Editor’s Note: Run by Michael Smith, The Ithacast is a weekly (except last week, whoops!) podcast featuring interviews with interesting Ithacans. You can stream the full interview below, or subscribe on iTunes.
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Cesar Enciso – Medusa Tattoo Studio
Cesar Enciso originally hails from Colombia and lived in various cities in the US before finally settling in Ithaca. It’s here that Enciso co-founded Medusa Tattoo Studio, along with his wife and fellow artist Carol Oddy.
In this episode, we talk with Enciso a bit about his experiences emigrating from Colombia before jumping into the topic of tattoo artistry. He gives a bit of a history lesson on the art and culture of tattoos, talks about the process of becoming a tattoo artist, and shares his thoughts on the more emotional aspect of body art.
Below are 5 interesting snippets from the interview:
1 – What brought Enciso to the US? What was his experience acclimating?
Enciso remembers growing up in Colombia fondly, despite the country’s history of conflict – he still visits every year. As a young adult, however, he was struggling to find rewarding work and saw many of his friends struggling with drugs. He decided he needed a new environment, so he took up a long-standing offer from his father to come to the States.
Enciso says: “I had my preconceptions. Everyone has preconceptions about stuff – unless you’re Buddha, I suppose. It was interesting to come here with a set of preconceptions about ‘gringos’, basically. There’s a very skewed view of the US if you didn’t grow up there… you look at them as something abstract – these filthy rich people who are rolling other people’s money. It was a growing experience to come here and realize people here were just like my people, just spoke a different language, dressed a little differently… and didn’t like bubblegum as much as they say.”
2 – When did Enciso know he wanted to be a tattoo artist?
Enciso credits his mother with “everything good that’s ever happened” to him. She kept him on the straight-and-narrow when his peers were falling in with bad crowds, and she also nurtured his love of art as a child.
“She would always include in the shopping list a drawing pad. She was a seamstress, a single mother of 6 kids, so I know that at times a drawing pad wasn’t a priority, but she always made it happen,” Enciso remembers.
As for tattooing specifically, that didn’t come about until he came to the US and met the woman who would become his wife, Carol Oddy. Enciso was considering becoming a comic book artist at the time, but soon realized the great potential for artistry that exists on a human canvas, and quickly fell in love with the art form.
3 – How did Enciso train to become a tattoo artist?
Enciso considers himself lucky to have had a good mentor and proper apprenticeship. Like many tattoo artists, once he started practicing on actual human beings his first several tattoos were free. “They paid with blood,” he jokes. “It wasn’t about the money, it was about the concept of it.” As his skills and confidence grew, he began to charge – $5 here, $10 there, before finally graduating to a full-fledged artist.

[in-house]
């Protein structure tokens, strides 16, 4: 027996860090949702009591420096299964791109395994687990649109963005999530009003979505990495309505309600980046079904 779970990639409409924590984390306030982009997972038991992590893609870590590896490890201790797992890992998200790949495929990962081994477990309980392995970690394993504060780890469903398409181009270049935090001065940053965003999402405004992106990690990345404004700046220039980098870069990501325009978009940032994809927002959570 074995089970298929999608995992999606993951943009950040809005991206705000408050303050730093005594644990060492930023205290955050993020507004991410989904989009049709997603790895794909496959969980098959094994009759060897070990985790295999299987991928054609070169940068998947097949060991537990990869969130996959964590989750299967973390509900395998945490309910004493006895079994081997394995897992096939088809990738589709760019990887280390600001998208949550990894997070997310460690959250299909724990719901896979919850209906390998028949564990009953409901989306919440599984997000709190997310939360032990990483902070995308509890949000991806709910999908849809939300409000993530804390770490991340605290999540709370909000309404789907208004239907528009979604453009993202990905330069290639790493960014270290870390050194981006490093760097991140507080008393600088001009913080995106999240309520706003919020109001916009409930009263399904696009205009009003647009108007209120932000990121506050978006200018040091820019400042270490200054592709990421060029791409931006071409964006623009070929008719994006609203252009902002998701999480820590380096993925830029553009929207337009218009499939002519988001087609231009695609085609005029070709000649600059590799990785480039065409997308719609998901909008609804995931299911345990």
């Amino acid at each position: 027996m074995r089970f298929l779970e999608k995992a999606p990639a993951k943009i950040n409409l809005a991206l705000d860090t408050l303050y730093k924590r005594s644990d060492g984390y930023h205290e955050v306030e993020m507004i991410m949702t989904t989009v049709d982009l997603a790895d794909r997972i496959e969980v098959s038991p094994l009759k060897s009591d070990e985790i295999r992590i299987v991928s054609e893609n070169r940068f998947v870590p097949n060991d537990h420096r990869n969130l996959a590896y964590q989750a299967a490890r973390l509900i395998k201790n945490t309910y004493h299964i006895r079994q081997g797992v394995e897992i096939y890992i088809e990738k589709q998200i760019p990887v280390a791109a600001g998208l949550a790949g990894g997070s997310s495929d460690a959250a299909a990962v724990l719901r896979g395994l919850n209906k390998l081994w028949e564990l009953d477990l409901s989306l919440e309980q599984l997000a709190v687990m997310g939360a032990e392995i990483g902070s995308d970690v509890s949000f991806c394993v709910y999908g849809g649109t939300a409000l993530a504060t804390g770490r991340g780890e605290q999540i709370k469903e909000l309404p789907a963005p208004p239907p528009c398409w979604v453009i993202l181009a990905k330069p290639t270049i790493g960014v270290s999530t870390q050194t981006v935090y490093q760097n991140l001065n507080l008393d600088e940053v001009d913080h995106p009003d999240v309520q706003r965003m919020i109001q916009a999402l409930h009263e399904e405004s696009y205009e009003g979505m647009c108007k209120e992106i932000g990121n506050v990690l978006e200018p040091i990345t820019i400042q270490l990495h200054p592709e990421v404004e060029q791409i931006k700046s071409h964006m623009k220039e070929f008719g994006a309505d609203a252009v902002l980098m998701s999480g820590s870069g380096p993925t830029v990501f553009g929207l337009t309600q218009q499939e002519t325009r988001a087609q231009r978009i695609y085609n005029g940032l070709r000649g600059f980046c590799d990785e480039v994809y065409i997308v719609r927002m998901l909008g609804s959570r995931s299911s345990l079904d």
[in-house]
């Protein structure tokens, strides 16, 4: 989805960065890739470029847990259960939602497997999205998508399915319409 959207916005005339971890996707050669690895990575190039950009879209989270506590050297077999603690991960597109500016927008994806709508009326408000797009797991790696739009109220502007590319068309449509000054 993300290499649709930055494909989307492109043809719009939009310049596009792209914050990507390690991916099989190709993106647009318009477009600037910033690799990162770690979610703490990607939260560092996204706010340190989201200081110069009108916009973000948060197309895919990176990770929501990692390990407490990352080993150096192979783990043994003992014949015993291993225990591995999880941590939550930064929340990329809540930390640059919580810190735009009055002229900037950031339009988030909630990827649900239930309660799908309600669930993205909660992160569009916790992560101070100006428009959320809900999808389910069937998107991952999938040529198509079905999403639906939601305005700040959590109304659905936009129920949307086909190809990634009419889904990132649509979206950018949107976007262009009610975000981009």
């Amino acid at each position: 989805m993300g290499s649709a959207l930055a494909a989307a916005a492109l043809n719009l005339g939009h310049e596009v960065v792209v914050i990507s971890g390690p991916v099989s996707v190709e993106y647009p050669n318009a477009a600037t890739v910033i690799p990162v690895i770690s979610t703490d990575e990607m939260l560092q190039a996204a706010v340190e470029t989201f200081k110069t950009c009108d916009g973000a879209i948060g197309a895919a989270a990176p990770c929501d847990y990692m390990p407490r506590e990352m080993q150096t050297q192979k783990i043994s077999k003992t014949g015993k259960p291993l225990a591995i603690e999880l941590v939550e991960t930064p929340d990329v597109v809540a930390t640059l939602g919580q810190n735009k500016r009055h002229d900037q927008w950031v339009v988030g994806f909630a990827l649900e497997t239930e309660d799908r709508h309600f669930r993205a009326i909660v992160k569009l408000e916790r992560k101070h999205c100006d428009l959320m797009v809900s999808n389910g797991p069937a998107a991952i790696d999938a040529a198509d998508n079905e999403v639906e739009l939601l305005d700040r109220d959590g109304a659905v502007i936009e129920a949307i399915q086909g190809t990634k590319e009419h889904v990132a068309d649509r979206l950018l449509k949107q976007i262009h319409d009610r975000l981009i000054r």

Enciso considers the training process neverending, however. “Hopefully, by the time you’re 80 years old and you’ve been doing it for 50 years, you’re still learning. That’s probably one of the biggest things, probably with anything you do in life. … I don’t ever see myself ever being to the point where I know it all. If I do I’ll know I need psychiatric help.”
4 – What makes tattoos such an intimate experience for Enciso and his clients?
There’s the old stereotype of tough guy bikers and badass rock stars being the main clients of tattoo artists, but getting a tattoo is often a very intimate, sentimental experience.
Enciso believes that forging a connection with his clients is a key part of the process. He finds himself spending a lot of time in deep conversations, connecting with people that he might otherwise never interact with. In a way, that interaction becomes part of the final product.
“I’ve fallen in love with the interaction as much as the art,” Enciso says.
“There are some tattoos that have taken years to complete. And then I have my client in tears because we’re done. It’s a dual edge: they’re in tears because they’re so happy that it’s done, and they’re in tears because they’re not going to be doing this anymore… and it gets me crying too, which isn’t hard to do anyhow. But it’s definitely one of the reasons I’ve fallen in love with it.”
5 – And sometimes, you just want to look good on a motorcycle…
Enciso has found himself annoyed at the popular tattoo-based reality shows that treat every tattoo like it must have immense personal meaning to the client.
“Most of my tattoos mean something to me, even if it didn’t at the beginning, it means something to me now, like a scar would. But it doesn’t have to have this deep meaning. Sometimes it just looks damn good, and that’s that. Like, ‘Why do you want that?’ ‘Because it’s freaking cool! When I’m riding my motorcycle I’m gonna look so hot!’ And there’s nothing wrong with that.”